The new ISO 9001:2015 has introduced updated management system standards that override the requirements presented in its predecessor, ISO 9001:2008. In particular, the original standards identified in ISO 9001:2008 under 4.2.3 Control of Documents and4.2.4 Control of records have been overridden by the new standards in the 2015 version under 7.5.3 Control of documented information.
As part of the alignment with other management system standards a common clause on ‘Documented Information’ has been adopted. The terms “documented procedure” and “record” have both been replaced throughout the requirements text by “documented information”. Where ISO 9001:2008 would have referred to documented procedures (e.g. to define, control or support a process) this is now expressed as a requirement to maintain documented information. Where ISO 9001:2008 would have referred to records, this is now expressed as a requirement to retain documented information.
To better understand the changes presented in section 7.5.3 over the previous standards outlined in 2008, it is important to identify the difference between Documents and Records:
- A document is information used to support an effective and efficient organizational operation. A document consists of any information you use to run your company.
- A record is evidence about a past event. Records consist of any data you collect during the operation of your business QMS. Records are facts and should not change. If new facts arise that contradict the old facts (an error), then you should strike through the old fact and record the new fact.
ISO 9001:2015 outlines the Control of Documented information in section 7.5.3 and is broken down into two separate requirements:
- 188.8.131.52 Documented information required by the quality management system and by this International Standard shall be controlled to ensure:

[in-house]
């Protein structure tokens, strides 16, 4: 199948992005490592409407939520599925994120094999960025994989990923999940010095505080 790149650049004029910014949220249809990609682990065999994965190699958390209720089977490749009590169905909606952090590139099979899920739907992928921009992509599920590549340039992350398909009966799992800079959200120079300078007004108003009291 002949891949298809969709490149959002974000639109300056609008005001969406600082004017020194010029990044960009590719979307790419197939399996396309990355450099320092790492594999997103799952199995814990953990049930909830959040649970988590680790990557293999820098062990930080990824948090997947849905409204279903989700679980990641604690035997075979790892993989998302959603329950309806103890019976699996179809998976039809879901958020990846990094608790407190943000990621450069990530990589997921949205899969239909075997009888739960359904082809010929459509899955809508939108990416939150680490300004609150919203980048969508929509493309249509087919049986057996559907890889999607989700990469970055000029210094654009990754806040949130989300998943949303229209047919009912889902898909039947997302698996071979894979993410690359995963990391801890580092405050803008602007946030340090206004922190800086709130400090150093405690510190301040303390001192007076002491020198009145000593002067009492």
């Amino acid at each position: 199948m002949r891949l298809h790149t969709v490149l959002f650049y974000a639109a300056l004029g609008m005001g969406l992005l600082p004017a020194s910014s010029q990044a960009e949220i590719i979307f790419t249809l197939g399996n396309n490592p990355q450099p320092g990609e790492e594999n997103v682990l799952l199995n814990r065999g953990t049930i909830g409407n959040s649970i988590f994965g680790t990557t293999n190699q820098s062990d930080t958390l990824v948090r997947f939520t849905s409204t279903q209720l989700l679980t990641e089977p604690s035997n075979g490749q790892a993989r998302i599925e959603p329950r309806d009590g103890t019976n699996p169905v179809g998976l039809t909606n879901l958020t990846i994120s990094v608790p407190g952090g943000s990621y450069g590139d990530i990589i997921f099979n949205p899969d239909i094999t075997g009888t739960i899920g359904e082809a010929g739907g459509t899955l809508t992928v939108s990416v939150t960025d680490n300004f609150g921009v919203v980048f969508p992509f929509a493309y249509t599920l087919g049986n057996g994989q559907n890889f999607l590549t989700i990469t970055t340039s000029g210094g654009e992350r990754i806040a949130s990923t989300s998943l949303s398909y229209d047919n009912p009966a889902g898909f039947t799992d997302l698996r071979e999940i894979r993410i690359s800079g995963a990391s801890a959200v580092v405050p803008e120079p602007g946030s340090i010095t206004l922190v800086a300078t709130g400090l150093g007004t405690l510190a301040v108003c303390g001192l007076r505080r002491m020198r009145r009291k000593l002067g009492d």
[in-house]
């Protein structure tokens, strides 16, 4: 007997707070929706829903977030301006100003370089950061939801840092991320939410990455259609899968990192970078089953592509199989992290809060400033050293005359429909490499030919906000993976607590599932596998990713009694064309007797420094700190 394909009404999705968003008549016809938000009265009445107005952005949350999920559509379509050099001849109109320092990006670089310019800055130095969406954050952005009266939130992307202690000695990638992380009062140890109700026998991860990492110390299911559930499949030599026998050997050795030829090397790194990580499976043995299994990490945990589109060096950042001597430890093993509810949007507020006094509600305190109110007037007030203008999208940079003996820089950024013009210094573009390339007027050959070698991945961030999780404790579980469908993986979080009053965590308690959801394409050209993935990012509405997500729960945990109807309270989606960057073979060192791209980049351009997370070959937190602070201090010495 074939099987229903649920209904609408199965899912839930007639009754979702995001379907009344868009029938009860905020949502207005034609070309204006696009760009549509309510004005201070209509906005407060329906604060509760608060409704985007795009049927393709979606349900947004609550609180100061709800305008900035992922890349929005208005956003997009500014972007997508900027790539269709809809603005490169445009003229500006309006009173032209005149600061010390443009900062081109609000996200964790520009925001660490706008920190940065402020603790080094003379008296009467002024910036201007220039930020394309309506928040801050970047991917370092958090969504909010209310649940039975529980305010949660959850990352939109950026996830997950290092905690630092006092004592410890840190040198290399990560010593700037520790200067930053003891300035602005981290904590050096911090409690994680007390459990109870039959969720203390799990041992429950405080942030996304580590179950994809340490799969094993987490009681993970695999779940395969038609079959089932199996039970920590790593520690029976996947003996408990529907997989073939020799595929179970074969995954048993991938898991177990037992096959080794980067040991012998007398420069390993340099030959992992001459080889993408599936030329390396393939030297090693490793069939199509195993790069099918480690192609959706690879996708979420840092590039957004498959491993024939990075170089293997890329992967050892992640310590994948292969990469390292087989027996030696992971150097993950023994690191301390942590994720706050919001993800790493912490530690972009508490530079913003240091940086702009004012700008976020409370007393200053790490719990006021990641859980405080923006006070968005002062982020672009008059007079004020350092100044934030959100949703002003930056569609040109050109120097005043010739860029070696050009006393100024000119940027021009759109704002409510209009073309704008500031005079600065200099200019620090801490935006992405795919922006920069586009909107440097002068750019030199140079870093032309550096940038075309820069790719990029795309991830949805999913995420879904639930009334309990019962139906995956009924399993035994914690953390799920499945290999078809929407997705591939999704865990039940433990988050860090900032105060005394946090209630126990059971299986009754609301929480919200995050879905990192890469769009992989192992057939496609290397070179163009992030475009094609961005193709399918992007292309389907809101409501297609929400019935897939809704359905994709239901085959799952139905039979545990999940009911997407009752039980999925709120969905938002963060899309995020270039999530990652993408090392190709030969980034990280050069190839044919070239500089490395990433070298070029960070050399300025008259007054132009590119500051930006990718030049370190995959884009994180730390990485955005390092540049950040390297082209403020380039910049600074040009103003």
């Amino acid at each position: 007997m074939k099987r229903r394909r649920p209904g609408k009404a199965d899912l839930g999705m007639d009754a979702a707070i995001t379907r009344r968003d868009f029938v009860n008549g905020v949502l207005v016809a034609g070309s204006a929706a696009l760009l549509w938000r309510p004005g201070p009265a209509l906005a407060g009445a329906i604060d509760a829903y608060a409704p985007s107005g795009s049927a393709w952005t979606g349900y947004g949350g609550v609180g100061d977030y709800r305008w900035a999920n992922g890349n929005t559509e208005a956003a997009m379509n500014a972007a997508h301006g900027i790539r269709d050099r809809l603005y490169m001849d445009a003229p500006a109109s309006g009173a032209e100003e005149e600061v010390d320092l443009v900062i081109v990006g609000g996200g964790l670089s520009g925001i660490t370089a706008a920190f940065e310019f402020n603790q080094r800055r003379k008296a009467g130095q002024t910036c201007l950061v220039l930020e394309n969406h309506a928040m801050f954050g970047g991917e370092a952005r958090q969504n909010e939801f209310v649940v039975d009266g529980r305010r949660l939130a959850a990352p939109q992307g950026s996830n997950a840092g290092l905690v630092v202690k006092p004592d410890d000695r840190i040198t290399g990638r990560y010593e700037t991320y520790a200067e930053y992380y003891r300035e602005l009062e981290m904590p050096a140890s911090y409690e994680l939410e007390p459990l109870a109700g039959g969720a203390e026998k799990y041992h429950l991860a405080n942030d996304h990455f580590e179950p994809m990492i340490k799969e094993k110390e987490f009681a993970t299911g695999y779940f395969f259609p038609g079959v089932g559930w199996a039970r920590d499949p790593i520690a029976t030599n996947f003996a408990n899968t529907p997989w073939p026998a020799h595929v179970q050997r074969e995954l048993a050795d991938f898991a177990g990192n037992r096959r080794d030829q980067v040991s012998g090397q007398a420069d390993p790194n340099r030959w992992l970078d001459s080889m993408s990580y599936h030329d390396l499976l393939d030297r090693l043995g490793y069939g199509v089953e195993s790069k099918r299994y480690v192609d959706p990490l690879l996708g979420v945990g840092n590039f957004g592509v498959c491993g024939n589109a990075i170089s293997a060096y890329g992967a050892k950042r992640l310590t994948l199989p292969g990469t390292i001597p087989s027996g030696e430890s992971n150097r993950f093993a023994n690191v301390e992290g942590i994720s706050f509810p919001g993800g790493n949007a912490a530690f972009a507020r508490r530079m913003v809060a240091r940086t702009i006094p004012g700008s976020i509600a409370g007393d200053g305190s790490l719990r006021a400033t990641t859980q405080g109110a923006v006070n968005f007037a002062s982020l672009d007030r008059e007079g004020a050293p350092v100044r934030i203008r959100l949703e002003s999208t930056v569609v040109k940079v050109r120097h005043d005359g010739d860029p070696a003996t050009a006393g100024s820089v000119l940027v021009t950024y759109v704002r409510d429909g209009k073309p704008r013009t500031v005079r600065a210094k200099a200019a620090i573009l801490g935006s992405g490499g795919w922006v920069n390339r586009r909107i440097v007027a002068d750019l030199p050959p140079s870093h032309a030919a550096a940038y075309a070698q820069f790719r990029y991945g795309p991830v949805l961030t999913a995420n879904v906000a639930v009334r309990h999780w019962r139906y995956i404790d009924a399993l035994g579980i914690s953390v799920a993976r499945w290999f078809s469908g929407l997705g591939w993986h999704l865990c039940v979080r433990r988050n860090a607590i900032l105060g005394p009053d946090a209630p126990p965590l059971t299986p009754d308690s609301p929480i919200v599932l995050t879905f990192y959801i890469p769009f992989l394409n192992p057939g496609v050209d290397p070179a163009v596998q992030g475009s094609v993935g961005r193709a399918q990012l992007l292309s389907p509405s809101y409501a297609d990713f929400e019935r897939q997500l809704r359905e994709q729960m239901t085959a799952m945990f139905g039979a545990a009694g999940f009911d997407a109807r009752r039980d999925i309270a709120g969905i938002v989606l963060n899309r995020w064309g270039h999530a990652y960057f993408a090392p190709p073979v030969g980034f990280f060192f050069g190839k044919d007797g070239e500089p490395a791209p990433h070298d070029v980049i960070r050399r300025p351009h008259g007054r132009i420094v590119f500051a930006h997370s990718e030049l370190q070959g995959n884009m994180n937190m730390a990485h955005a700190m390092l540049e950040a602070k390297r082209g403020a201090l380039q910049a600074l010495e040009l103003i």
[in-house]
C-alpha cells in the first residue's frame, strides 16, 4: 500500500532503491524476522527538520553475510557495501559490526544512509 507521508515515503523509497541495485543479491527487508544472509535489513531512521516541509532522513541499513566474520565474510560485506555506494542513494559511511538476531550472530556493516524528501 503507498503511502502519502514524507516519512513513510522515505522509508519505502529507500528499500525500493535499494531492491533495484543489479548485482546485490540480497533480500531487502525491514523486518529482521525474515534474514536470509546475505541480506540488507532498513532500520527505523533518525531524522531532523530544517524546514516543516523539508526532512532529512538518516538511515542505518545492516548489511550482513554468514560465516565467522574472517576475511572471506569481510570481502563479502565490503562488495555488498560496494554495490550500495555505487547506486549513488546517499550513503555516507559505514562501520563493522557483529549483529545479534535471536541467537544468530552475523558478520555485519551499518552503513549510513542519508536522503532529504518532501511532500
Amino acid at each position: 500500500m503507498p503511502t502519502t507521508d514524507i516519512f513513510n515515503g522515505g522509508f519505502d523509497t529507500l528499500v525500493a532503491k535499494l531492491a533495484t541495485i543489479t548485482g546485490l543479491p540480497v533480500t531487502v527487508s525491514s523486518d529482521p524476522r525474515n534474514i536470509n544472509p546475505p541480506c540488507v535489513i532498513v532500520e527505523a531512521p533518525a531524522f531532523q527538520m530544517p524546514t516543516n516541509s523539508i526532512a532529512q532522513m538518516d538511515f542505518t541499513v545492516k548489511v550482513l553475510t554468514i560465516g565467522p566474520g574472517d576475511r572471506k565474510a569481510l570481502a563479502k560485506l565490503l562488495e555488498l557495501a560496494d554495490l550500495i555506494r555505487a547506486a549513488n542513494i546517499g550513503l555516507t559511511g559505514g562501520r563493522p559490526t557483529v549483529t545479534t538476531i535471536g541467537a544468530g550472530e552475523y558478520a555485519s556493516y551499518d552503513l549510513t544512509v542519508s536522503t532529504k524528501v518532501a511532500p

- it is available and suitable for use, where and when it is needed;
- it is adequately protected (e.g. from loss of confidentiality, improper use, or loss of integrity).
- 184.108.40.206 For the control of documented information, the organization shall address the following activities, as applicable:
- distribution, access, retrieval and use;
- storage and preservation, including preservation of legibility;
- control of changes (e.g. version control);
- retention and disposition.
With the new standard structure in place, don’t get confused by this “new requirement” as it really isn’t new. We used to have “documents” and “records” and now we “maintain” (i.e document) and “retain” (i.e. record) documented information.
Christopher Spranger is the owner and CEO of Spranger Business Solutions; a management consulting firm that helps people run more efficient businesses across the United States. They have a team of Quality Management experts that assist companies with internal audits and in achieving Quality Management System Certification.
Interested in having Spranger Business Solution do your internal audits click here.
This article was originally posted on Spranger Business Solutions website and is published here with permission.
To the novice quality manager, ISO jargon can be extremely overwhelming. What is an NCR? What do you mean by OFI? Are we certified or accredited? But before you go and pull out your hair, let’s take a moment to go over some of the most frequently used terms and their definitions with regards to ISO and Management System Certification.